“I hope to God you brought one of those ice packages of yours up,” said Captain Smith as he stood in the gloom at the helm.
Although the sun had mercifully set beyond the hills to the starboard, the breeze blowing downriver had yet to stir any real relief from the blazing summer heat. Captain Aubrey Smith remained sweating at command of the Merry Anne, willing her to move faster toward the Mississippi delta.
“I did,” I replied as I crossed to the cupboards on the port side of the tiny pilot house. “but I gave half of it to Brooks and Mills when I checked on them in the boiler room. Tell me again why you insist on continuing to run at full steam toward New Orleans when we could let the current carry us downriver at night? It’s still hotter than hell in that boiler room.”
“Money, Fulton. The faster we go up and down this goddamned river the more times we can stuff cargo into that ice house of yours. The more cargo carried, the more money we make.”
I split the last of my packet of ice between two glass tumblers and carefully wiped my hands dry before reaching for the captain’s bottle of Tennessee whiskey. The humidity was so thick in the air that it immediately condensed and rolled down the sides of the glasses. Before I could finish pouring, I twice had to push my spectacles back up the bridge of my nose. No matter how much I made use of my handkerchief, I could not keep the sheen of perspiration from my face. Summer on the Mississippi is hell.
“Truth be told,” he said as I handed him his whiskey, “I won’t rest easy until that abomination of Dr. Barrow’s is off my boat. We’ve agreed to carry bodies downriver before, but that weren’t no natural body.”
“The good doctor would not stop asking questions about how cold I could keep the ice house in this sweltering heat either. ‘Are you sure it’s kept in a constant state below 20 degrees? How did you manage to seal that much space from leakage? How often is it accessed from the outside?’ I was pretty proud of how I had managed to create a way for us to haul ice and foodstuffs until he came along,” I grumbled.
“You have every right to be proud of that wonder of steam powered engineering,” he grinned. “That’s part of the reason I want to get us down to New Orleans as quickly as possible. The pile of telegrams at the last port were full of requests for shipping more ice. This heat is going to make us rich men, my cagey engineer.”
He reached up, probably to give me a slap on the back as he was wont to do, when a shriek of tearing metal stayed his hand. I stood still beside him to listen. The thrum of the boilers and pistons continued without pause. The paddle wheels were still churning. Whatever it was, it did not come from the boiler room.
“The ice house,” I said.
Before I could say more, we heard shouts and gun fire from the decks below the pilot house. Captain Smith quickly toggled several switches at the helm and stepped aside to let the automaton take control of the wheel. With a grim set to his face he took his rifle from it’s place on the wall and went down the starboard ladder of the pilot house.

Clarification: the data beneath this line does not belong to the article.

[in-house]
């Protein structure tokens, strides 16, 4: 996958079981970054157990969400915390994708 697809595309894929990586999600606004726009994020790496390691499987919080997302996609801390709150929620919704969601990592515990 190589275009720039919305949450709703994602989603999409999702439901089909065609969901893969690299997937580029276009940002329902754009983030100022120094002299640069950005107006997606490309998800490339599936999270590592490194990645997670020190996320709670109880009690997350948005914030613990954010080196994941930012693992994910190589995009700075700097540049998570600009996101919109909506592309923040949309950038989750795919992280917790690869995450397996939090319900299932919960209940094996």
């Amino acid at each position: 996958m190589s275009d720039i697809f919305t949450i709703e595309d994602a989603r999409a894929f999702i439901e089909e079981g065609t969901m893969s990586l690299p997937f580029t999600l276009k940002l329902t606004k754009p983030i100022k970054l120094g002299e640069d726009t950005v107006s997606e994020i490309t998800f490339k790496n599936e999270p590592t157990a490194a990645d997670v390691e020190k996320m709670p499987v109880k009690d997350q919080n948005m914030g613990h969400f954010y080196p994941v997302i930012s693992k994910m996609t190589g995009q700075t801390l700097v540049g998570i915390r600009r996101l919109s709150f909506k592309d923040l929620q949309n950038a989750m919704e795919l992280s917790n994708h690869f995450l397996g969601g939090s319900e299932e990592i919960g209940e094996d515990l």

I made to follow him, but a fear gripped me. My sidearm didn’t seem like near enough protection against whatever may be out there. What was even worse, I had no rational explanation for feeling this way. All I knew is that along this stretch of the river was absolutely nothing, and that whatever caused the men to start shooting had to be aboard the Merry Anne.
I grabbed the fire axe more for the comfort of its size and weight than its usefulness as a weapon, and slipped a few rungs of the ladder in my haste to rejoin the captain on the deck. I could hear his heavy steps a few paces ahead of me, but there were no other noises out of the ordinary. As I got closer to the ice house, I could feel a chill creeping down the starboard side of the deck. That sound of rending metal had to be a breech in the ice house wall.
“Fulton,” Captain Smith’s voice was a hoarse whisper, “go back for the lantern. I fear there is blood pooled on the deck, but I cannot see with the moon still low to port.”
“Aye,” I replied and made my way astern for the lantern at the foot of the ladder.
I quickly dashed back to the ice house with the axe in one hand, the lantern in the other, and my heart in my throat. Aubrey Smith was ghostly pale and standing in a pool of blood. I shifted my eyes from his face to where his gaze was set. Brooks’ face was stretched in terror and his body looked to have been mauled by a beast. One arm and most of his lower body were missing.
Something growled further toward the bow. As we turned to look, an enormous form arose at the edge of the lantern light and snatched up Captain Smith. I wailed as I dropped the lantern and pulled the revolver from my holster. Despite years of training, I shot wildly and emptied the gun to no avail. The abomination broke Smith’s body like a rag doll and threw him aside. Like a fool, I gripped the axe as if it could save me.
So help me God, I would rip this thing apart or die in the attempt.